The amount of ground water discharged into the streams was obtained by separating the base flow from the total discharge of Elk River at the gaging station near Elk City in Montgomery County, only a few miles downstream from the boundary of Elk County. Elk River drains about 64 percent of the area of Elk County. Flows for November, December, and January were used in calculating the base flow, as evapotranspiration is low during these months, and periods were Selected when there was no direct surface runoff from precipitation; therefore, the flow of the stream represented essentially ground-water discharge. A curve representing base flow or ground-water discharge was drawn from hydrographs prepared from records for several years. Assuming that the base flow is nearly constant throughout the year, the annual ground-water discharge for the basin was computed to be about 27,000 acre-feet, which is equivalent to about 5.5 percent of the annual precipitation (2 inches). Extending this figure to cover the whole county, the total ground-water runoff would be about 42,000 acre-feet.
Discharge of subsurface water has been divided by Meinzer (1923) into ground-water discharge (discharge from the zone of saturation) and vadose-water discharge (discharge of soil water or other water not derived from the zone of saturation). In Elk County, water is discharged from the zone of saturation by seeps and springs, evapotranspiration, and withdrawal from wells. Ground water is also discharged from Elk County by percolation through consolidated and unconsolidated rocks into adjacent areas, although this quantity is probably offset by the amount gained by percolation into the county from outside areas.
Discharge from Evaporation and Transpiration
The quantity of ground water discharged from an aquifer by evaporation and transpiration depends on the climate, type of vegetation, depth to the water table, and type of rocks and soil above the water table. In most of Elk County the water level is too deep for much discharge of ground water by evaporation and transpiration; these processes are most active in the valleys, where the water table is shallow.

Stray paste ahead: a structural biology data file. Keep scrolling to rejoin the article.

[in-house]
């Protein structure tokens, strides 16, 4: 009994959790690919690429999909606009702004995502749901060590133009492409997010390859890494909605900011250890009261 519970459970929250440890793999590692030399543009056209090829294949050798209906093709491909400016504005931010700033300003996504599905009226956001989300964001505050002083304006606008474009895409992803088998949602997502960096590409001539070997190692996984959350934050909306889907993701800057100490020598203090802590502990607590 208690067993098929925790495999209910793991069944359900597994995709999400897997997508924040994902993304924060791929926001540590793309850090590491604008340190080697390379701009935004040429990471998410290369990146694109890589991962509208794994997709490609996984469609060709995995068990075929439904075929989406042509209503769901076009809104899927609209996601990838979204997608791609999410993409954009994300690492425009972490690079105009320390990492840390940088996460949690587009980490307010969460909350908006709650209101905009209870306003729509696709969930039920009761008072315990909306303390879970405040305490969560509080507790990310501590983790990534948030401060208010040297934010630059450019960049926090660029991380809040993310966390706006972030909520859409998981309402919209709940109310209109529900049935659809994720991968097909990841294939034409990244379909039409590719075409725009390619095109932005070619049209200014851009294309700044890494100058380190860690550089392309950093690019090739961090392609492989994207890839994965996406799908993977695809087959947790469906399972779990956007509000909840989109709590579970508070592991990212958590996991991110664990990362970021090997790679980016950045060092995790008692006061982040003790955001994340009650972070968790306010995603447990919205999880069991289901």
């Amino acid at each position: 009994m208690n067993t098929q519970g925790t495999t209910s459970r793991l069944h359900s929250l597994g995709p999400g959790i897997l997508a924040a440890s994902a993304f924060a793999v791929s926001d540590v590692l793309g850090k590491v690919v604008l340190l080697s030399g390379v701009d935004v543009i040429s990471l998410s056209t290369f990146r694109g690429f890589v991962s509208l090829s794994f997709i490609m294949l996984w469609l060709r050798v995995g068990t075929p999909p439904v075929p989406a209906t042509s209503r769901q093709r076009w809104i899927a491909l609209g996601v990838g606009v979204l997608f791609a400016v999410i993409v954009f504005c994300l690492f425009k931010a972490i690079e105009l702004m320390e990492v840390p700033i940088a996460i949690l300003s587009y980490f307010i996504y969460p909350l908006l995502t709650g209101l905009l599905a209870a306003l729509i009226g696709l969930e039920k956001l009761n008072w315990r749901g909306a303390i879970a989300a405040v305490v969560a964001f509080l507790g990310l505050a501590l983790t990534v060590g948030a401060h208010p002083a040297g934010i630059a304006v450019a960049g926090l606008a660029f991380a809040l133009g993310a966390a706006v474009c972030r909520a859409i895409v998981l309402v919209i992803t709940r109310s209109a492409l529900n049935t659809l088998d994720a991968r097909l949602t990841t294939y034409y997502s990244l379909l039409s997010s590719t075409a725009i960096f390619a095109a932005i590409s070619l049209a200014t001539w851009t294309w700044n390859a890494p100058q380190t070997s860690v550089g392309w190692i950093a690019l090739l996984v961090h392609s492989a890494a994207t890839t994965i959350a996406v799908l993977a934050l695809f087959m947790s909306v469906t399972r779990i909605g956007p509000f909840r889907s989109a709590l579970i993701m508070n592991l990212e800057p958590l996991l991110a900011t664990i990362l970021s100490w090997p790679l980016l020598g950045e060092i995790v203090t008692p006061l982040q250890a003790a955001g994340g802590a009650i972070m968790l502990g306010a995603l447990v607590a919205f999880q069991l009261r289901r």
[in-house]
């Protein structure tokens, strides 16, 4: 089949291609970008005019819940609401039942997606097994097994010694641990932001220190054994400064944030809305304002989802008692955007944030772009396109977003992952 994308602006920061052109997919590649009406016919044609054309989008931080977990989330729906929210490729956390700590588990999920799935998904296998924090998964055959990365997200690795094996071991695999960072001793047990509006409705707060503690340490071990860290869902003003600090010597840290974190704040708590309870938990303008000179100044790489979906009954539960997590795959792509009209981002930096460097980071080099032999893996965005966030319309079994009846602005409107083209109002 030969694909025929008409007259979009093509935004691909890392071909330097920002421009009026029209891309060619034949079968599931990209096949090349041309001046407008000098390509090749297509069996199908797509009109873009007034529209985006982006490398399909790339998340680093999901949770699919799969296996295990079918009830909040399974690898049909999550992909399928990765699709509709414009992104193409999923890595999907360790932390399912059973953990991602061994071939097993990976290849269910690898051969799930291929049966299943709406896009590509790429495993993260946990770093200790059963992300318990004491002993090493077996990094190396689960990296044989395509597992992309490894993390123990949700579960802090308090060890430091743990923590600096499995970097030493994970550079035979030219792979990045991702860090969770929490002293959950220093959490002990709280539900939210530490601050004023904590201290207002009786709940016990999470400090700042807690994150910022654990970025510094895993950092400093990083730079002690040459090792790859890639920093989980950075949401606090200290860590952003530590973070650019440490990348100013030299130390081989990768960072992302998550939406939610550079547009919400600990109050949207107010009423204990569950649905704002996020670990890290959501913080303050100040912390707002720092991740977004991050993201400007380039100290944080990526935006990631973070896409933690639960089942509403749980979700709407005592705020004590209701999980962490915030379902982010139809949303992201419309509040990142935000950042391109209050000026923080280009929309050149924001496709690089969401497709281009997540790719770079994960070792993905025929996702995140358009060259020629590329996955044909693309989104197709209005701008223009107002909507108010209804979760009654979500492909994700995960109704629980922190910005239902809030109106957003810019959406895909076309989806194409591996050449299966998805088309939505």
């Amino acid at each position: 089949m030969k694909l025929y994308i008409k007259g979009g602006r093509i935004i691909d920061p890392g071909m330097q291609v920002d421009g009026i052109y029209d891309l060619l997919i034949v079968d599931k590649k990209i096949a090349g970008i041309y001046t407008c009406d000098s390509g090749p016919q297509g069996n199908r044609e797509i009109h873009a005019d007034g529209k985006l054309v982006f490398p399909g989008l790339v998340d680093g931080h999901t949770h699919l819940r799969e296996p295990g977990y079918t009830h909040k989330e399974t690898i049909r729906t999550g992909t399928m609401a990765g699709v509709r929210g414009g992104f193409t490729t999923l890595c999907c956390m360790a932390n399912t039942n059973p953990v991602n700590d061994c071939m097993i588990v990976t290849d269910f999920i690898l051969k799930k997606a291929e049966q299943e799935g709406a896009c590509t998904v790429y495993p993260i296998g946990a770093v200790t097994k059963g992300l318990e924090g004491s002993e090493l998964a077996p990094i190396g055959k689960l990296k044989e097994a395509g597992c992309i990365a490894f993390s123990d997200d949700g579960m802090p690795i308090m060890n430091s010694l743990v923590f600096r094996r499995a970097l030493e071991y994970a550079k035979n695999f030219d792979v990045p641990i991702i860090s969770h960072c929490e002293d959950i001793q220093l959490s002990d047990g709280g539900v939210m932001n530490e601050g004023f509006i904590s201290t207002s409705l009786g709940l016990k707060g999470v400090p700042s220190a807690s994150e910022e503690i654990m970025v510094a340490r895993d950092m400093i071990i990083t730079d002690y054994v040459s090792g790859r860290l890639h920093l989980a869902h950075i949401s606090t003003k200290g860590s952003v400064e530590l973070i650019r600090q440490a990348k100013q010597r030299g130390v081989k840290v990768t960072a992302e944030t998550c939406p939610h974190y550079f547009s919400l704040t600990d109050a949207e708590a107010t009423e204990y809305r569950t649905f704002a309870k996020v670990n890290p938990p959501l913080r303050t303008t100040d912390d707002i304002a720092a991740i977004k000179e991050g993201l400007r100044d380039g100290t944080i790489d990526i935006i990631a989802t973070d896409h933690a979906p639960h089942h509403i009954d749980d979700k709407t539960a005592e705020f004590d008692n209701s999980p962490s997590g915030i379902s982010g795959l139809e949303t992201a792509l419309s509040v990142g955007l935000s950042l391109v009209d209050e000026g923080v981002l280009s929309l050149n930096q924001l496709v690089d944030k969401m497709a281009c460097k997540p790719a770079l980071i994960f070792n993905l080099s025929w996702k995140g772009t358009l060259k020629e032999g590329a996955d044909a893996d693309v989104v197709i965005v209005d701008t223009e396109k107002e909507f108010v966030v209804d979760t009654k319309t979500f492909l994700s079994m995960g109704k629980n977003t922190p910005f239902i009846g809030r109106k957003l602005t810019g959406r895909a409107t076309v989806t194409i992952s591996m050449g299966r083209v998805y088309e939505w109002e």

The total discharge of water from the area by evapotranspiration, of which the discharge of ground water makes up only a small part, can be estimated by subtracting the total runoff from the total precipitation on the area when ground-water storage remains about constant and pumpage is small. In Elk County the precipitation was about normal in 1946. The total runoff was about 116,000 acre-feet, or about 15 percent of the precipitation; hence, about 85 percent was discharged by evapotranspiration. The manner in which precipitation falls will cause considerable variation in the quantity of water discharged by evapotranspiration. The precipitation in Elk County in 1946 and 1947 was 35.37 and 36.63 inches, respectively, but the distribution in the two years was different. Total evapotranspiration during 1946 and 1947 was about 85 and 60 percent, respectively.
Discharge from Seeps and Springs
Most of the ground-water discharge in Elk County takes place through seeps and springs along the outcrops of the aquifers. The base flow of all perennial streams in the county is maintained by seeps and springs. The total discharge by these means was computed to be about 42,000 acre-feet per year.
Discharge from Wells
All municipal and large industrial water supplies in Elk County are obtained from surface-water sources. Ground water is withdrawn from wells for domestic and stock use. Domestic and stock wells are generally drilled or dug, but a few wells in the alluvium of Elk and Fall Rivers are driven. The yearly pumpage from wells in the county is about 110 million gallons, or about 338 acre-feet. The yield of domestic wells in Elk County ranges from as much as 50 gallons a minute for some wells in the Wreford limestone in the northwest corner of the county and in the alluvium of Elk and Fall Rivers to only a few gallons an hour from some wells in sandy shales and massive limestones.
Kansas Geological Survey, Geology
Web version July 2002. Original publication date July 1958.
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